"The question of technology is not 'can we?', but 'should we?'"
- source unknown (to Yahoo! and Google), but it was posted at the front of my high school biology classroom.
America after World War II: An unprecedented blend of affluence, optimism, and faith in technology. Never mind that Cold War; the word "Atomic" had become the leading indicator of being on the cutting edge, and was even more pervasive in business names than even "Cyber" was for a brief, now embarrassing period in the '90s. And amid those sentiments, futurism was not about to stop at the dinner table. Surely they'd have robot maids and hand-held punch-card computers by 2006, but in the meantime, half a century earlier, the food could boldly go where no salad or casserole had gone before:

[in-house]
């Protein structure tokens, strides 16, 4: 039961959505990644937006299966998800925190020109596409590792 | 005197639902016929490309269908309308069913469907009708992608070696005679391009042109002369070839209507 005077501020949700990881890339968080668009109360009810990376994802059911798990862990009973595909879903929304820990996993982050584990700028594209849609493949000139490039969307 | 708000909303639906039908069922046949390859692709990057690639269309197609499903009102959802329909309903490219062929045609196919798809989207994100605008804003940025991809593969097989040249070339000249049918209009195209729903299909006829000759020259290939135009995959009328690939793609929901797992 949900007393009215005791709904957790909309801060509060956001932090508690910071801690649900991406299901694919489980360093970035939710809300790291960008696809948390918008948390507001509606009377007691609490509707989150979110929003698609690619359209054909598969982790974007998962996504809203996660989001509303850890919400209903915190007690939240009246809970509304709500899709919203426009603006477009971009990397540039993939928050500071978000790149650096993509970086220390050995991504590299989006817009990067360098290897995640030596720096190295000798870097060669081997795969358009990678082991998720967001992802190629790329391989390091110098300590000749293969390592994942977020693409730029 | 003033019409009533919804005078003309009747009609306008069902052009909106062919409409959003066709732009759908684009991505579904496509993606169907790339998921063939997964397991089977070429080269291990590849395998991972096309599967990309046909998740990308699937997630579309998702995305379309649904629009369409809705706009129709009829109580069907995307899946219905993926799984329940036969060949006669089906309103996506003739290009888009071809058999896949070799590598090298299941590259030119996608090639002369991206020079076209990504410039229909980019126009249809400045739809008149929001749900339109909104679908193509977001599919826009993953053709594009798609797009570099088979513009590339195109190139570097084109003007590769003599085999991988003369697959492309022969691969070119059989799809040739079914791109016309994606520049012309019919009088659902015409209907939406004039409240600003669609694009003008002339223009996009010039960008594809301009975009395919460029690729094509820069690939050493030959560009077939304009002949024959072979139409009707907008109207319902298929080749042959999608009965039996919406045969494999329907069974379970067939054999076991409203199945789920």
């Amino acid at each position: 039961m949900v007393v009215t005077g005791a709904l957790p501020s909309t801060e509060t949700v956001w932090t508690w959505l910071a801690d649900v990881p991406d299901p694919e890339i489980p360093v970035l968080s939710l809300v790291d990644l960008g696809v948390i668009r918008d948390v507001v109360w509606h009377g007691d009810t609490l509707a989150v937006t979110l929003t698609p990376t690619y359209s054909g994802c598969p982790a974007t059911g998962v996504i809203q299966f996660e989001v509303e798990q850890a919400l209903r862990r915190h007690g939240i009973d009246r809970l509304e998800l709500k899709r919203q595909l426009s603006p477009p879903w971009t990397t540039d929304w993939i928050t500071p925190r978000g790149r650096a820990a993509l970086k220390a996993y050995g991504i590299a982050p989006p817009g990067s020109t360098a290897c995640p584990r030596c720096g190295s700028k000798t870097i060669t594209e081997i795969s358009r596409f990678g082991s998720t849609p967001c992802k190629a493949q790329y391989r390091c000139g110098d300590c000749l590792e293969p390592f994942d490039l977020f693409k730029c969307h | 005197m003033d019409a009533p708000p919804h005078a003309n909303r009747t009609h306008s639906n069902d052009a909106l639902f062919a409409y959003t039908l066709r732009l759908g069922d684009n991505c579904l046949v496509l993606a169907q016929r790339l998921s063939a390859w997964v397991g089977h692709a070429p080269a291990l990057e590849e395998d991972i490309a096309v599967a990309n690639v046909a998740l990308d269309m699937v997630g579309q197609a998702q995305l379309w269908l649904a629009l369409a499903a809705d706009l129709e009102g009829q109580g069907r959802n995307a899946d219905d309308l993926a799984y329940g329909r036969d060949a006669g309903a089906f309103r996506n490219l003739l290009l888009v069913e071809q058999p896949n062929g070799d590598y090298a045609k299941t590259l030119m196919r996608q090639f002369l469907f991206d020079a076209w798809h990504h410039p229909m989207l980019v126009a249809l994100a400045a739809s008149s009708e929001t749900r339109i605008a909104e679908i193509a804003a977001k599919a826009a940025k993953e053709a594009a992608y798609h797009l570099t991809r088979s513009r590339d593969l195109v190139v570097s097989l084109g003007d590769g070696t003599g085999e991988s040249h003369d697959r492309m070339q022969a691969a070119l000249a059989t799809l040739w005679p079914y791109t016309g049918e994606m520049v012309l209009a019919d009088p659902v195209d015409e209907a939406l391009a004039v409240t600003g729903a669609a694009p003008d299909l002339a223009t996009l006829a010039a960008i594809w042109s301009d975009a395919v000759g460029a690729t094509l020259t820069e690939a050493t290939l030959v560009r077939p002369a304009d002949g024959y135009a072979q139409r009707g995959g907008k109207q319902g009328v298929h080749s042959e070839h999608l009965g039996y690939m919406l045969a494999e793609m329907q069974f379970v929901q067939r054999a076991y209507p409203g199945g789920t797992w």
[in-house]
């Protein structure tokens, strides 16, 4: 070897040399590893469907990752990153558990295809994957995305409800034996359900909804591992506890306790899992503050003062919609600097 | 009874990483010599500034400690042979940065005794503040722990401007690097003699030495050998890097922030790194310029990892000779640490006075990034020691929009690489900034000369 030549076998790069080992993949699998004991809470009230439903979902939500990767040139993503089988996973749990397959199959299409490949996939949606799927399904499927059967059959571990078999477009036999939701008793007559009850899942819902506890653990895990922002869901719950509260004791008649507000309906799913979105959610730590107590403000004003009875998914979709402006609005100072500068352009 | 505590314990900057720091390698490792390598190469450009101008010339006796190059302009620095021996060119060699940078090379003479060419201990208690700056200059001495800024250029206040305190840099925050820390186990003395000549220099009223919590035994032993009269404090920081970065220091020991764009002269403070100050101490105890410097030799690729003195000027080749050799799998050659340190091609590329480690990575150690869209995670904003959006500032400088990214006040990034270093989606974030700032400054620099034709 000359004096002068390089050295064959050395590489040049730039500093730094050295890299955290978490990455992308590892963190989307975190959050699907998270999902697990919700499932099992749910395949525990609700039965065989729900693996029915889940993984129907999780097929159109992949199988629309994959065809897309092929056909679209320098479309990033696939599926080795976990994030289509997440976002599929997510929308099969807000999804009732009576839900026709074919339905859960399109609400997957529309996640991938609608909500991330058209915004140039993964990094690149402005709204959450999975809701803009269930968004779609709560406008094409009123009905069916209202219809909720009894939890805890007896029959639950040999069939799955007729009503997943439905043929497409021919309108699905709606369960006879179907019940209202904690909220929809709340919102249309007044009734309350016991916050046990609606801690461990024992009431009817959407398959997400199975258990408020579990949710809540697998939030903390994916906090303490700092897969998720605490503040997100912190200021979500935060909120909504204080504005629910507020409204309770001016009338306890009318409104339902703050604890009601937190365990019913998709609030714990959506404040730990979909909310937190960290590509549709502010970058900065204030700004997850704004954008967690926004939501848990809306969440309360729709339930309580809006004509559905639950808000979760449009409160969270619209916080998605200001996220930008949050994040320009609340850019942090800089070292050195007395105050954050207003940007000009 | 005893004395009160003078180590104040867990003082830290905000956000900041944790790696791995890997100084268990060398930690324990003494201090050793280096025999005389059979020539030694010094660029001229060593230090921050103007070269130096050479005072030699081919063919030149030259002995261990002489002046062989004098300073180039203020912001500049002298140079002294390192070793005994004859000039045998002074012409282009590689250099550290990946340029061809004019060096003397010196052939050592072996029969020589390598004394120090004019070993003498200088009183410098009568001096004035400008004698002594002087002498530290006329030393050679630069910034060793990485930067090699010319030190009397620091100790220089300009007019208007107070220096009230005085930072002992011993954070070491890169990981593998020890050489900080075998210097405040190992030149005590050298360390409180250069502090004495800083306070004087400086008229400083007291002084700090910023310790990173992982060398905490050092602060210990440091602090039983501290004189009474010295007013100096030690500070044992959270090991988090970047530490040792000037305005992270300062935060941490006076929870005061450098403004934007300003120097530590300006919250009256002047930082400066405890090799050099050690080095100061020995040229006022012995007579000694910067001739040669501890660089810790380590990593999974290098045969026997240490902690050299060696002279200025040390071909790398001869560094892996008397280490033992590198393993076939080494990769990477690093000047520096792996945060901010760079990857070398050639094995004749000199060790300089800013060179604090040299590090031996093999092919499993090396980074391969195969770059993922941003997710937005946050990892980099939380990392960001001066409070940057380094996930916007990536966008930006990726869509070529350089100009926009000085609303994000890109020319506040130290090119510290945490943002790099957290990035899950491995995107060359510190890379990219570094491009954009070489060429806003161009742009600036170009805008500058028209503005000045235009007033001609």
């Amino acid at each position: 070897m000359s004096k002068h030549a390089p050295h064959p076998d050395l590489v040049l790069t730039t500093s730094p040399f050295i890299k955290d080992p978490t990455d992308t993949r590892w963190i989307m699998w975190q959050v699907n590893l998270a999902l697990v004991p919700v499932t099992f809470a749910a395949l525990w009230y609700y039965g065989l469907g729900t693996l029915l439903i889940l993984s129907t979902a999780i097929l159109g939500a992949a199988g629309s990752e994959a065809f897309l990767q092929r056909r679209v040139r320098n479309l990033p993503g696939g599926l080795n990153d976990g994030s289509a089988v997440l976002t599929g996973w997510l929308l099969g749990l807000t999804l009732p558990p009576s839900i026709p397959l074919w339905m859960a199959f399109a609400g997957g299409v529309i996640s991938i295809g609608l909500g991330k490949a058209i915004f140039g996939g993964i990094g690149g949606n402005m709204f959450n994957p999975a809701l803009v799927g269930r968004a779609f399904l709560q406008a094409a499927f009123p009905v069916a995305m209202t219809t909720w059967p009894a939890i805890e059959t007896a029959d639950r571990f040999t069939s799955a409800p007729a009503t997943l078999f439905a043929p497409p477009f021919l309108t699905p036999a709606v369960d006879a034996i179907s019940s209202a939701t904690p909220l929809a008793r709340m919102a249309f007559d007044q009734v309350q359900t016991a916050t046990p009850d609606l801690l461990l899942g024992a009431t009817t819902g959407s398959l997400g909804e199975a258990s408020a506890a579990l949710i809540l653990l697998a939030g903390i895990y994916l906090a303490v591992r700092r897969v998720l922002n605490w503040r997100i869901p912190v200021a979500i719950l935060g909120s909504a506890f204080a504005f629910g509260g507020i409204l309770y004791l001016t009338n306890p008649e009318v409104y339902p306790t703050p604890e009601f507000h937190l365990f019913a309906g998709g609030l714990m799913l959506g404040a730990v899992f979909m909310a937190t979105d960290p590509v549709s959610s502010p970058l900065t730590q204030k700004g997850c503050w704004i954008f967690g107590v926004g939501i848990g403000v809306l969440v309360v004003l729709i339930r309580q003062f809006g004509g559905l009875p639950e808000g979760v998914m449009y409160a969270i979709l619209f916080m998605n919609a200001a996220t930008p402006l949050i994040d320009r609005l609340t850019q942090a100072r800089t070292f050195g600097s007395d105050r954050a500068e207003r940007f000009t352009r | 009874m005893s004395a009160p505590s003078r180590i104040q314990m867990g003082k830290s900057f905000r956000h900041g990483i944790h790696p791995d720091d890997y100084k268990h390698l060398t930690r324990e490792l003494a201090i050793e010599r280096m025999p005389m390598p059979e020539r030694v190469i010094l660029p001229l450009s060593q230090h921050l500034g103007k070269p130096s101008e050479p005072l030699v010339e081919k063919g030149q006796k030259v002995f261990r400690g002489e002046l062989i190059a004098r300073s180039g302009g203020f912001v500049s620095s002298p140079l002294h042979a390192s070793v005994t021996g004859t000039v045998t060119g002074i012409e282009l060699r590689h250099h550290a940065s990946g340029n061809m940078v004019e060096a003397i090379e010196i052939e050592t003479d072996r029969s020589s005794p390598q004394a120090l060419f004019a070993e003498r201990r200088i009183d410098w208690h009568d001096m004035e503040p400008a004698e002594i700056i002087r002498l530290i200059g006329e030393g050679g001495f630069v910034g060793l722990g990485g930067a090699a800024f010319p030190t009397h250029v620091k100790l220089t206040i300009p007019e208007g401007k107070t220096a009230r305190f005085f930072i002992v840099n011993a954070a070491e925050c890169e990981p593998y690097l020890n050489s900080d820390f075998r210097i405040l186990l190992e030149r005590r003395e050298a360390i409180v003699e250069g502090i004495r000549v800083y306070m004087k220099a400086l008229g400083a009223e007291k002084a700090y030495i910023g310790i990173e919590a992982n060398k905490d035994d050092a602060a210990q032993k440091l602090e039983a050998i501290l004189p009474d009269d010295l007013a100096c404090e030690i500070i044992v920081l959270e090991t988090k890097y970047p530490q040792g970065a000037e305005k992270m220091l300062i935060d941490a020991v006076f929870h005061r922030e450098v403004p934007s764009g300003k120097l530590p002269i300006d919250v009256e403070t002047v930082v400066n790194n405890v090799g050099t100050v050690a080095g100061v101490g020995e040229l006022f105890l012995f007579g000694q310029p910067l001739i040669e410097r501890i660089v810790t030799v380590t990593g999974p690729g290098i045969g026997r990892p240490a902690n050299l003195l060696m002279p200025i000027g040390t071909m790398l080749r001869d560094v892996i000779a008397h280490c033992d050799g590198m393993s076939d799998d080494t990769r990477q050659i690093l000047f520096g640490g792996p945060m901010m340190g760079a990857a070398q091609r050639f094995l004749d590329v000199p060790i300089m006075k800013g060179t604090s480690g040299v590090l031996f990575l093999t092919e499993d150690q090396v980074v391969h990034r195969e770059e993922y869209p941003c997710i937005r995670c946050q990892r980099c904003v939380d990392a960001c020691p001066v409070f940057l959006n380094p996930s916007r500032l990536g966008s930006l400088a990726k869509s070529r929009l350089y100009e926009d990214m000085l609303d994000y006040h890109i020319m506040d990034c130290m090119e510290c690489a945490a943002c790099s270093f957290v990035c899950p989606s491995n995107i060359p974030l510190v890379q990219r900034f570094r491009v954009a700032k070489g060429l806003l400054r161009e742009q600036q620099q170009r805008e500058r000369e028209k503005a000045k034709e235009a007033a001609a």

Better living through chemistry, baby. Take that, Khrushchev... unless the Geneva Convention had already banned it, of course.
Fortunately, James Lileks, writer and founder of the Institute of Official Cheer, realizes that no collection of mid-century ephemera is complete without wanton and gratuitous, graphic depictions of recipies involving gelatin, Dr. Pepper, sour cream, and other ingredients as Nature never intended.
Anyone wondering if humanity has made any progress over the past few decades need only take a moment to visit the aptly named Gallery of Regrettable Food, and sigh with relief that the Dr. Pepper Pot Roast has gone the way of imperial communism and the Edsel-- bad ideas we can now sit back and laugh at.